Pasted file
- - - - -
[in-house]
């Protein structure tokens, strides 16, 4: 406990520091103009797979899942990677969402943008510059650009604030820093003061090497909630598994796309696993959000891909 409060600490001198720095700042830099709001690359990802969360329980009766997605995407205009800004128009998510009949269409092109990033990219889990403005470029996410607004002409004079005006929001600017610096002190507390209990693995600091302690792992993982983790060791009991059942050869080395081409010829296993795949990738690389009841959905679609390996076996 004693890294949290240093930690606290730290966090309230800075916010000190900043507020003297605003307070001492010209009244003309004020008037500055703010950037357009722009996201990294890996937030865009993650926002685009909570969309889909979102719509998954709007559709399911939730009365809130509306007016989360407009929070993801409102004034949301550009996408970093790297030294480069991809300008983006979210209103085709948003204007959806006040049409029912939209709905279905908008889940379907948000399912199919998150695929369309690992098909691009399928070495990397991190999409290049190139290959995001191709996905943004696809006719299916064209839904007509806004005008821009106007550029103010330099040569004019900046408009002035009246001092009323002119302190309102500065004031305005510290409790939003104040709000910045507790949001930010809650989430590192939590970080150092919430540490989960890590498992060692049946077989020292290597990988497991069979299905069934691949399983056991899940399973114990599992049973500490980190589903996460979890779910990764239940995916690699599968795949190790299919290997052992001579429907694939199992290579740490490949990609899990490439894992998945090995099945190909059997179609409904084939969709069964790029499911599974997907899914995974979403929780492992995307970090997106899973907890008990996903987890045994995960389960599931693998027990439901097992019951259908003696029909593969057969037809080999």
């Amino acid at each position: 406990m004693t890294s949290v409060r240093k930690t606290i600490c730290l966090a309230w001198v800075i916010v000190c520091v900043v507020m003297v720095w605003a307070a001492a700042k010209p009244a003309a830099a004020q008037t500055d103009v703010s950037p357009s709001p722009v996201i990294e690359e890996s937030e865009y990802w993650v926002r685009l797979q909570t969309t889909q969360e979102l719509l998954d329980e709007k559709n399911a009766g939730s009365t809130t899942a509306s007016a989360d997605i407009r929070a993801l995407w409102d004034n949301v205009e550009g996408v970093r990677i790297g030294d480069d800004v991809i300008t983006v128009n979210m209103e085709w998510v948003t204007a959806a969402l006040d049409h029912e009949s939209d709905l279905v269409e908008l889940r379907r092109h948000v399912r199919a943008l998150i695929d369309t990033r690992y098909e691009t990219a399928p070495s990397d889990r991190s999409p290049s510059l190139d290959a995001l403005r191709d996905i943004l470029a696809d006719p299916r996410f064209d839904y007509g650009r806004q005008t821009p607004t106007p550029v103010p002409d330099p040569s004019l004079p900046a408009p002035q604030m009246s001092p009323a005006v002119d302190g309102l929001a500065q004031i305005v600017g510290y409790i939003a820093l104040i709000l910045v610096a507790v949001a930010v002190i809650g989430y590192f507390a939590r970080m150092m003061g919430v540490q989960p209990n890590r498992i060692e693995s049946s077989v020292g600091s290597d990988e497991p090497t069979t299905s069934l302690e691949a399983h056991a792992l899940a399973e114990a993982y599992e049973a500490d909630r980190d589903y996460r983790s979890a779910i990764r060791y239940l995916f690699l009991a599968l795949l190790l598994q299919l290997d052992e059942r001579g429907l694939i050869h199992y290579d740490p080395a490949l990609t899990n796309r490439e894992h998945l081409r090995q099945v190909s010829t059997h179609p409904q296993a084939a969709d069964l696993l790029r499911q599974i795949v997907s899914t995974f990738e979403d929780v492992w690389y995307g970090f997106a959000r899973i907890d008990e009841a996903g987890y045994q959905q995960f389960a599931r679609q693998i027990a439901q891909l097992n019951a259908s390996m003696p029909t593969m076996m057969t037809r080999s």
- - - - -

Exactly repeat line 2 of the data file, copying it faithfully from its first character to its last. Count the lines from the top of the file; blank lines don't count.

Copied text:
């Protein structure tokens, strides 16, 4: 406990520091103009797979899942990677969402943008510059650009604030820093003061090497909630598994796309696993959000891909 409060600490001198720095700042830099709001690359990802969360329980009766997605995407205009800004128009998510009949269409092109990033990219889990403005470029996410607004002409004079005006929001600017610096002190507390209990693995600091302690792992993982983790060791009991059942050869080395081409010829296993795949990738690389009841959905679609390996076996 004693890294949290240093930690606290730290966090309230800075916010000190900043507020003297605003307070001492010209009244003309004020008037500055703010950037357009722009996201990294890996937030865009993650926002685009909570969309889909979102719509998954709007559709399911939730009365809130509306007016989360407009929070993801409102004034949301550009996408970093790297030294480069991809300008983006979210209103085709948003204007959806006040049409029912939209709905279905908008889940379907948000399912199919998150695929369309690992098909691009399928070495990397991190999409290049190139290959995001191709996905943004696809006719299916064209839904007509806004005008821009106007550029103010330099040569004019900046408009002035009246001092009323002119302190309102500065004031305005510290409790939003104040709000910045507790949001930010809650989430590192939590970080150092919430540490989960890590498992060692049946077989020292290597990988497991069979299905069934691949399983056991899940399973114990599992049973500490980190589903996460979890779910990764239940995916690699599968795949190790299919290997052992001579429907694939199992290579740490490949990609899990490439894992998945090995099945190909059997179609409904084939969709069964790029499911599974997907899914995974979403929780492992995307970090997106899973907890008990996903987890045994995960389960599931693998027990439901097992019951259908003696029909593969057969037809080999």